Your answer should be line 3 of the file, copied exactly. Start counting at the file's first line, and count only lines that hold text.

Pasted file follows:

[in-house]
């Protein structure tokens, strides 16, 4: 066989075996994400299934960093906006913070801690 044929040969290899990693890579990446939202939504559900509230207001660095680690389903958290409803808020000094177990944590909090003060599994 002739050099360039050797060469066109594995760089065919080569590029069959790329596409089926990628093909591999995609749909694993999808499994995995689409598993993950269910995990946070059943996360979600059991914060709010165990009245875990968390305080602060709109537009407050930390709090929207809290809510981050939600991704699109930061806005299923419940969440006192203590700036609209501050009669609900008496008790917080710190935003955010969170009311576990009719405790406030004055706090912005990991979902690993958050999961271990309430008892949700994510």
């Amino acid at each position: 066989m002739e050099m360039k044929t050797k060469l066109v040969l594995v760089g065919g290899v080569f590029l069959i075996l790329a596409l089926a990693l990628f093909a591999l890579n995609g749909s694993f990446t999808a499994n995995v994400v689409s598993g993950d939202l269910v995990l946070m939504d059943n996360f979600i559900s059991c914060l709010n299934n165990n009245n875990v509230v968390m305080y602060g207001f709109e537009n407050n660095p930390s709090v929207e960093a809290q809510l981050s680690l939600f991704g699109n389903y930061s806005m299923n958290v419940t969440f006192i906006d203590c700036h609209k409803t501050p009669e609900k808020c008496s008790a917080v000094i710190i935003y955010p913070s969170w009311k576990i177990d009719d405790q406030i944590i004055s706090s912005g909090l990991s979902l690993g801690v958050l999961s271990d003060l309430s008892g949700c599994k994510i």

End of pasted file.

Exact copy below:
């Amino acid at each position: 066989m002739e050099m360039k044929t050797k060469l066109v040969l594995v760089g065919g290899v080569f590029l069959i075996l790329a596409l089926a990693l990628f093909a591999l890579n995609g749909s694993f990446t999808a499994n995995v994400v689409s598993g993950d939202l269910v995990l946070m939504d059943n996360f979600i559900s059991c914060l709010n299934n165990n009245n875990v509230v968390m305080y602060g207001f709109e537009n407050n660095p930390s709090v929207e960093a809290q809510l981050s680690l939600f991704g699109n389903y930061s806005m299923n958290v419940t969440f006192i906006d203590c700036h609209k409803t501050p009669e609900k808020c008496s008790a917080v000094i710190i935003y955010p913070s969170w009311k576990i177990d009719d405790q406030i944590i004055s706090s912005g909090l990991s979902l690993g801690v958050l999961s271990d003060l309430s008892g949700c599994k994510i």